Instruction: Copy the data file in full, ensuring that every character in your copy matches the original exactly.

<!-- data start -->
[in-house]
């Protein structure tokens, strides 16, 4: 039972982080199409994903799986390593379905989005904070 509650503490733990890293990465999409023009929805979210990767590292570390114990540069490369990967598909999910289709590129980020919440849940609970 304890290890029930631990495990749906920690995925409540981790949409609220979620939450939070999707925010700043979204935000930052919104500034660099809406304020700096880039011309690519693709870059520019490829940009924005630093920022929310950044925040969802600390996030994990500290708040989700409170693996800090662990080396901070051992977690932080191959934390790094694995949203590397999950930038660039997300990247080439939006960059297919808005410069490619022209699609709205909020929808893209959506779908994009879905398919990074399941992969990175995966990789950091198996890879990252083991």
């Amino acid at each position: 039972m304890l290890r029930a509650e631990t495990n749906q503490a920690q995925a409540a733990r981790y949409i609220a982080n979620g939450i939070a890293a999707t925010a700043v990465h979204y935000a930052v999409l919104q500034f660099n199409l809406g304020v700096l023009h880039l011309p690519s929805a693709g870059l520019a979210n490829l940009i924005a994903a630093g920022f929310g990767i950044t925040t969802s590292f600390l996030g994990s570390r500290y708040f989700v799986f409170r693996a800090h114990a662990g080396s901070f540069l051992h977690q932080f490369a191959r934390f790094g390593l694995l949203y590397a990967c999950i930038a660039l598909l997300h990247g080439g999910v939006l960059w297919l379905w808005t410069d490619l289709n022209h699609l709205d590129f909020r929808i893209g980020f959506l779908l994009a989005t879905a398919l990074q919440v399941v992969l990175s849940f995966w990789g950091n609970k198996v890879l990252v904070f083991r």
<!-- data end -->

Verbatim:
[in-house]
């Protein structure tokens, strides 16, 4: 039972982080199409994903799986390593379905989005904070 509650503490733990890293990465999409023009929805979210990767590292570390114990540069490369990967598909999910289709590129980020919440849940609970 304890290890029930631990495990749906920690995925409540981790949409609220979620939450939070999707925010700043979204935000930052919104500034660099809406304020700096880039011309690519693709870059520019490829940009924005630093920022929310950044925040969802600390996030994990500290708040989700409170693996800090662990080396901070051992977690932080191959934390790094694995949203590397999950930038660039997300990247080439939006960059297919808005410069490619022209699609709205909020929808893209959506779908994009879905398919990074399941992969990175995966990789950091198996890879990252083991």
């Amino acid at each position: 039972m304890l290890r029930a509650e631990t495990n749906q503490a920690q995925a409540a733990r981790y949409i609220a982080n979620g939450i939070a890293a999707t925010a700043v990465h979204y935000a930052v999409l919104q500034f660099n199409l809406g304020v700096l023009h880039l011309p690519s929805a693709g870059l520019a979210n490829l940009i924005a994903a630093g920022f929310g990767i950044t925040t969802s590292f600390l996030g994990s570390r500290y708040f989700v799986f409170r693996a800090h114990a662990g080396s901070f540069l051992h977690q932080f490369a191959r934390f790094g390593l694995l949203y590397a990967c999950i930038a660039l598909l997300h990247g080439g999910v939006l960059w297919l379905w808005t410069d490619l289709n022209h699609l709205d590129f909020r929808i893209g980020f959506l779908l994009a989005t879905a398919l990074q919440v399941v992969l990175s849940f995966w990789g950091n609970k198996v890879l990252v904070f083991r």